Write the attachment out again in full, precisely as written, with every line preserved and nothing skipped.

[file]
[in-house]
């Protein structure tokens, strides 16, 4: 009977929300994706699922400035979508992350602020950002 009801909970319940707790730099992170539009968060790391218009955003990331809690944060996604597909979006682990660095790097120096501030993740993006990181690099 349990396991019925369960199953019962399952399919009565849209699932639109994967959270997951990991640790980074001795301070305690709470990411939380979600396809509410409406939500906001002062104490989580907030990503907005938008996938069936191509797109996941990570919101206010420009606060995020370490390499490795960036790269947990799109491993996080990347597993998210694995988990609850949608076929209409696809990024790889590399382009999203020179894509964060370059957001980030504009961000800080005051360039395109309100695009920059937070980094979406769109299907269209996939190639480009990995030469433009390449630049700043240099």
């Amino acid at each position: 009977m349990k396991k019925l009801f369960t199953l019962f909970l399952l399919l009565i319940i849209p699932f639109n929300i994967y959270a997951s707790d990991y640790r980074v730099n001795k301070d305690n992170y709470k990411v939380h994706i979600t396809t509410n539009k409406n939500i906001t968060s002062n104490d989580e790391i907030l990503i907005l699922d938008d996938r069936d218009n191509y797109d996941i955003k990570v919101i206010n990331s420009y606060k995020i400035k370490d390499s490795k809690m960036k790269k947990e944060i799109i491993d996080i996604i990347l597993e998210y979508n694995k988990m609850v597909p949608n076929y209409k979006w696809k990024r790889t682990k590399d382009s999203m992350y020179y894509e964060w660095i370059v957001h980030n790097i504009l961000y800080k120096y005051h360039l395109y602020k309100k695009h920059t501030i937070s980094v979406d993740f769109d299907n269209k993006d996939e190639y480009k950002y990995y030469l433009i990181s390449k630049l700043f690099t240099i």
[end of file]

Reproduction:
[in-house]
């Protein structure tokens, strides 16, 4: 009977929300994706699922400035979508992350602020950002 009801909970319940707790730099992170539009968060790391218009955003990331809690944060996604597909979006682990660095790097120096501030993740993006990181690099 349990396991019925369960199953019962399952399919009565849209699932639109994967959270997951990991640790980074001795301070305690709470990411939380979600396809509410409406939500906001002062104490989580907030990503907005938008996938069936191509797109996941990570919101206010420009606060995020370490390499490795960036790269947990799109491993996080990347597993998210694995988990609850949608076929209409696809990024790889590399382009999203020179894509964060370059957001980030504009961000800080005051360039395109309100695009920059937070980094979406769109299907269209996939190639480009990995030469433009390449630049700043240099």
């Amino acid at each position: 009977m349990k396991k019925l009801f369960t199953l019962f909970l399952l399919l009565i319940i849209p699932f639109n929300i994967y959270a997951s707790d990991y640790r980074v730099n001795k301070d305690n992170y709470k990411v939380h994706i979600t396809t509410n539009k409406n939500i906001t968060s002062n104490d989580e790391i907030l990503i907005l699922d938008d996938r069936d218009n191509y797109d996941i955003k990570v919101i206010n990331s420009y606060k995020i400035k370490d390499s490795k809690m960036k790269k947990e944060i799109i491993d996080i996604i990347l597993e998210y979508n694995k988990m609850v597909p949608n076929y209409k979006w696809k990024r790889t682990k590399d382009s999203m992350y020179y894509e964060w660095i370059v957001h980030n790097i504009l961000y800080k120096y005051h360039l395109y602020k309100k695009h920059t501030i937070s980094v979406d993740f769109d299907n269209k993006d996939e190639y480009k950002y990995y030469l433009i990181s390449k630049l700043f690099t240099i």